Last updated on November 17th, 2020 at 11:32 am
I first crossed paths with Gail in 2016’s Tales from the 2.9 when a mutual friend connected us for her radio show on Newstalk 1010! I remember being nervous as heck—Sarah and I are huge fans (watching syndicated ‘Til Debt Do Us Part episodes numerous times), so every time she’s willing to work with me? I’m 100% honoured.
Gail’s #Chronicle150 submission is like a love letter to Canada, reflecting on much of the good our country has to offer. We’re not perfect and we shouldn’t soon forget that, but we need to live with the hope that those full of hate are in the minority… that we can have 150 years ahead filled with improvement and settle for nothing less!
Please enjoy Gail’s post below, and we’ll see you tomorrow for another day in the #Chronicle150!
For years I’ve been the girl that people turn to when they have money questions. But I’m much more than Canada’s money honey. I’m a Mom. A gardener. A painter. An opinionated believer in fairness. I swear like a trucker, love to cook, and am a half-decent writer. I’ve been a wife, but I’m done with that now. I’ve also been a daughter and a sister. Through it all I’ve learned that wherever I am now, that’s not where I’m going to be tomorrow. So I make the best of the great days. And when a holy storm blows up, I hang on by my fingernails because tomorrow will be better.
I am Jamaican-Canadian. Jamaican because that’s where I was born and where all my sauciness simmered. Canadian because this is where I’ve grown into the woman I am. Canada has given me opportunities I would never have had in J A. And I’m grateful for a country where anyone can make of themselves as much as they want to be. I love Canada’s heart.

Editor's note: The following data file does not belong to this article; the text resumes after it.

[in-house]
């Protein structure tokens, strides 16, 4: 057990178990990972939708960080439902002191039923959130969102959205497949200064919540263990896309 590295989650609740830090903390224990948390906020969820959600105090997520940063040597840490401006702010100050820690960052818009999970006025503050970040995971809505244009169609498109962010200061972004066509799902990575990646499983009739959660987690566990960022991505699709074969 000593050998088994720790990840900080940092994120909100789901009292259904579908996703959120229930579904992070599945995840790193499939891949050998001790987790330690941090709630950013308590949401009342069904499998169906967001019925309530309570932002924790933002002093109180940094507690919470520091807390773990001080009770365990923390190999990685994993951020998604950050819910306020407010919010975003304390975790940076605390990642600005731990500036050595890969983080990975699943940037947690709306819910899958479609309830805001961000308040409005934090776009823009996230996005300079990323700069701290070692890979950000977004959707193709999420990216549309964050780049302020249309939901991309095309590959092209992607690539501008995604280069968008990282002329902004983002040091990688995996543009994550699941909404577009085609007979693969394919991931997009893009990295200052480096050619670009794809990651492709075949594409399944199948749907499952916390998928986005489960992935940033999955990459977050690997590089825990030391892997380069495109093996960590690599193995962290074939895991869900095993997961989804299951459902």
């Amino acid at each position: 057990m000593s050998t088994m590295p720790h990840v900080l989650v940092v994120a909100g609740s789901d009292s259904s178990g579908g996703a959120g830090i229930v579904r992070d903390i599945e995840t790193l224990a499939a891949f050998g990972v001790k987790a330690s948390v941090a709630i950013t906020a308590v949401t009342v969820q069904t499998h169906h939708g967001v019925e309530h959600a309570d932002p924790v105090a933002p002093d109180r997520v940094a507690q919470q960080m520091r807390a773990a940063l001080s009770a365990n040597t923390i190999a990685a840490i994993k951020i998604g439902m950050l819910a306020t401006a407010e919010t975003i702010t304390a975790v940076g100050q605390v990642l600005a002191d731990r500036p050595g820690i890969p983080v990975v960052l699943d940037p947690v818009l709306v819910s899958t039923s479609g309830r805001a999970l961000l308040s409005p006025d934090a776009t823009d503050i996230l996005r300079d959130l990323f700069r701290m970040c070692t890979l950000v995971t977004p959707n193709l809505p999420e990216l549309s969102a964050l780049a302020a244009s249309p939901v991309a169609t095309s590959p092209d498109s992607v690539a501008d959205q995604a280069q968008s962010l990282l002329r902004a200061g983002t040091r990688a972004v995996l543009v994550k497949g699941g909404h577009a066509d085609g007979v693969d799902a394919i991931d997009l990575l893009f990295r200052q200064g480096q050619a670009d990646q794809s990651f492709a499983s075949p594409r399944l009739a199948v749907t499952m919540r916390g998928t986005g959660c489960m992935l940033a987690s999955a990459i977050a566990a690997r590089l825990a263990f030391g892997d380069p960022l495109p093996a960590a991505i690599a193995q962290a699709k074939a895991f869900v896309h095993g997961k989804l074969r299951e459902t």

And kindness. When I first arrived I tried ice-skating. Never a particularly coordinated individual, I don’t know what possessed me to try sliding around on those thin slices of steel. It looks so easy on TV! Half of my body went one way, the other slipped sideways. BAM! Bum on the ice, knee out, I was down. I beckoned to some strange man walking past. “Help me, please,” I said. And that lovely man picked me up and carried me back to my parents’ apartment.
I think people around the world know that Canada stands for humanity and social justice. But people may not have realised that Canada, too, has its share of bigots and racists and that those of us who are not have to shout louder and stand stronger to not be overtaken. Just because we look like a really polite nation doesn’t mean that everyone in Canada wants to get along. Some don’t like the inclusiveness that I adore. Some don’t want to share. It is the determination of those with heart who will not allow our country to be overtaken by mean-spirited jingoists.
On our 150th Birthday, I plan to celebrate Canada as the joyful, kind and thoughtful country it is for me, even as I stand on guard for inclusiveness and fairness as the Canadian way.